Resident Evil 7 has been a long time coming.
After being promised a return to form following the OTT madness of Resident Evil 6, we’ve all watched the new game’s gradual unveiling with bated breath. From the start, Capcom have whetted appetites by stressing that Resident Evil 7 will take the series back to basics, putting more emphasis on atmosphere and scares than on simply shooting things..
So, now that the game’s finally here, was it worth the wait?
A Fresh Start
To start with, Capcom have wisely decided to make Resident Evil 7 accessible to fans who might be unfamiliar with the series’ convoluted storylines. Instead, the game shifts the action from Raccoon City to Dulvey, Louisiana. As in the first-ever game in the series, you’re dropped into a big, creepy house, though it’s a far cry from the plush carpets and spacious hallways of the mansion we all know and love.
This house, home to the Baker family, is beautifully grotesque, filled with unsettling sounds and creeping darkness, constantly making you feel under threat. This is survival horror at its best, powerful enough to take you back to the earliest days of Resident Evil, when much of the thrill lay in building tension rather than bombarding you with enemies.
The biggest shift in the game, though, is the new perspective. This is the first ‘proper’ Resident Evil FPS game – it’s a bold move on Capcom’s part, but it absolutely pays off. Rather than feeling as if you’re wandering behind Leon or watching Jill from the ceiling, you’re now thrown directly into the horror yourself, with enemies coming towards YOU instead of an avatar.
This perspective also restricts your view more than you may realise, as you can no longer see what’s behind you. Even with the series’ more recent over-the-shoulder perspective, you could see an enemy lurking at your back before they attacked. Now, though, you’re never sure if something has crept into a room after you until you turn to check.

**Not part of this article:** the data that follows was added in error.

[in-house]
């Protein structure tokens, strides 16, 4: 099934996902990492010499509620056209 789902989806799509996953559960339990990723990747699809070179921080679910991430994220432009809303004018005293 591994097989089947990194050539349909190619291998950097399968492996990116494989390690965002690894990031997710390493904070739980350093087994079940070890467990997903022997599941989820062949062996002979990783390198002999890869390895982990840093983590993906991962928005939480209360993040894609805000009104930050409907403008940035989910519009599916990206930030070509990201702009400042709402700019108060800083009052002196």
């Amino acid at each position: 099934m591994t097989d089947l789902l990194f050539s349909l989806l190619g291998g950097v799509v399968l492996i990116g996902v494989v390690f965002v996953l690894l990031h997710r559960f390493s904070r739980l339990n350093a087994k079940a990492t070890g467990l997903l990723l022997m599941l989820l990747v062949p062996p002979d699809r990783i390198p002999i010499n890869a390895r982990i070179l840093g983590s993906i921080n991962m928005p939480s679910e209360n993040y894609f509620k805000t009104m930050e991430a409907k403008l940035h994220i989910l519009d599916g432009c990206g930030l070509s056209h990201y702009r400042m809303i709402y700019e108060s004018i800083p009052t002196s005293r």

This only serves to make controlling your hero, Ethan, more immersive – and terrifying. Unlike the former S.T.A.R.S crew we got to know over the years, Ethan has no kick-ass combat training to see him through the nightmare. In fact, at times, the better option is to make a run for your life rather than fighting for it.
Still, the more familiar you become with the Baker house, the better you’ll be able to hide and make swift escapes. Memorizing layouts and vulnerable spots is key to your survival.
Guns ‘n’ Ammo
You do have guns to help you out, of course, and Capcom has done a great job making these feel different to each other. However, this isn’t a game for trigger-happy players: ammo isn’t as common as you might like, so you have to make each bullet count as best you can. You’ll find yourself going for a good old head-shot whenever you can (though you’ll kick yourself if you miss).
Shotguns, grenade launchers, chainsaws – there’s some real toys to play with here, but there’s less action overall than in previous Resident Evil games. If you preferred the explosive, high-octane feel of certain previous entries, this might not be for you (though we can’t imagine many people falling into that camp).
Boss battles are present and correct, all of which demand specific tactics to overcome. In a game that takes such huge strides to break new ground (for the series, at least), the bosses are a familiar touch that bump the excitement up a notch.
Capcom have managed to create an impressive balance in Resident Evil 7, mixing slower, stealth-based gameplay with visceral combat to great effect, so things never feel dull or stale. You’ll also find the game is fair, offering save points and checkpoints surprisingly often, keeping frustration to a minimum. (Speaking of which, the quick-time events are no more, which is unlikely to upset too many of us.)
The game’s plot is nicely written and structured, pitting Ethan against the deranged Baker family as well as more horrific threats. It’s the kind of set-up you’ve seen before, with an isolated family left to their own devices too long. While Resident Evil 6’s urban setting struggled to inspire much dread, you tend to feel truly alone at times, as you guide Ethan through the Baker estate with no idea what’s happening.
Of course, the PS4 version of Resident Evil 7 also includes a VR mode, allowing you to dive right into the action using Sony’s headset. For anyone who feels uncomfortable or uncertain with VR, Capcom allow you to pick and choose when you use it. You’re free to just switch it on or off, playing the game your way. Luckily, there are plenty of slower, steadier moments in the game to experiment and see if VR mode’s for you.
If not, you’ll still feel deeply immersed in the game.
So, is Resident Evil 7: Biohazard the kick up the proverbial behind the series so badly needed?
Yes. In every way, it takes the franchise back to its roots while still innovating. With Capcom taking the games in a bold new direction, fingers crossed subsequent releases build on this, and make the most of their potential.
For fans who fell out of love with Resident Evil somewhere in the past decade, this is definitely one for you.
What do you think of Resident Evil 7? Is it the return to form you hoped for? Let us know!